There is a new kid on the block in Manchester and he is on a mission to “celebrate the city’s industrial heritage” and make renting “cooler” for the new generation of tech-savvy urbanites.

Kamani Chorlton street bedroom

Adam Kamani, co-founder of online fashion retailer PrettyLittleThing, and part of the family behind, became chief executive of the family’s lesser-known company, the Kamani Property Group, two years ago. Now he is looking to breathe life into the commercial portfolio of largely unused buildings acquired by the family over the past 30 years.

The plan is to redevelop them as apartments for rent and offices, and with a pipeline of nearly 40 properties, Kamani already has a head start on other new developers in the city. But how does he plan to stand out from the Manchester crowd?

While other developers are building ever-smaller apartments, Kamani says he is keen to reverse the trend by offering spacious apartments via a new digital property management platform, which is still in development.

Bigger and better

“Most developers try and squeeze as many apartments as possible out of a building to maximise profits,” he reasons. “If you look around Manchester’s apartments, they’re all pretty small, cramped and sometimes not great quality. We are designing our apartments to be bigger and better value.”

Adam Kamani

Adam Kamani

One of several city-centre projects under way is a conversion of one of the Kamani family’s existing properties, a former nightclub and disused office building on Chorlton Street, into 10 apartments. The idea is to keep the industrial feel of the building in celebration of the city’s heritage.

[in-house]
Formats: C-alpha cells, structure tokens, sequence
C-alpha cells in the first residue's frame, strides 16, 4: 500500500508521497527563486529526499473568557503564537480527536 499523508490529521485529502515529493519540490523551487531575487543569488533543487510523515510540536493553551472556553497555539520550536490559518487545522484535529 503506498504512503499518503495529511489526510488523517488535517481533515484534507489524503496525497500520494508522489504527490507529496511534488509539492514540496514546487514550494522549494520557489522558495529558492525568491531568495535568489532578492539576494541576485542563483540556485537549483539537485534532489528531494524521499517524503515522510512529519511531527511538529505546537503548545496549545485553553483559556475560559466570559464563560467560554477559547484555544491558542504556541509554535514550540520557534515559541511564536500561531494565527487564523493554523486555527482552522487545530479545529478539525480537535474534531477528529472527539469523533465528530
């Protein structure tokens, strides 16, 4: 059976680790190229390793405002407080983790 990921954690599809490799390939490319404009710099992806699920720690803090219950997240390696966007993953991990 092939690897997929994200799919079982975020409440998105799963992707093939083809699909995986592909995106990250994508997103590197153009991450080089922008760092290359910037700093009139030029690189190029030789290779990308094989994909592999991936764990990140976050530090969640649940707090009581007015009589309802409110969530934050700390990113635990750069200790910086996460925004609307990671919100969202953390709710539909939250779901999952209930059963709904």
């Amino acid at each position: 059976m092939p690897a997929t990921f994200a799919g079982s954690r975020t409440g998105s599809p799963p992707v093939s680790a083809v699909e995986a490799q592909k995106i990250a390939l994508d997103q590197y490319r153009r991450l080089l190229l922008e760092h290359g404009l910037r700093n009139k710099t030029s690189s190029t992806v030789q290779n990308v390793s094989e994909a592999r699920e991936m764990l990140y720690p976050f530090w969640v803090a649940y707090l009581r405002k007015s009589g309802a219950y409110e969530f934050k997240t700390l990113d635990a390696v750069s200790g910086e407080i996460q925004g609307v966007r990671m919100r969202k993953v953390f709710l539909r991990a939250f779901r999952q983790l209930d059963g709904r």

Kamani’s plan is to rent the homes out and he argues that by offering tenants more space the company will create customer satisfaction, which in turn will encourage them to stay for longer-than-average periods of time.

Technology will be another key differentiator, he says, citing the intended launch later this year of an online property management company, which he claims will shake up the market.

“Property is seen as very old school; quite boring in all respects. Millennials are tech driven,” he says. “They have been brought up in a different era and have a different way of thinking. We need to adapt to that and change the service we offer so it is simplified and can be used online.”

Kamani’s immediate goal is to concentrate on Chorlton Street and the three other projects he has under way in Manchester: the development of a 30,000 sq ft new-build office scheme on Dale Street; conversion of the Grand Hotel basement on Aytoun Street into event space; and a retail-to-residential conversion on School Lane in Didsbury that will create 14 apartments.

He adds that it won’t be very long before he begins building up the family’s presence in London, too, but for the time being he is sticking to his Manchester roots.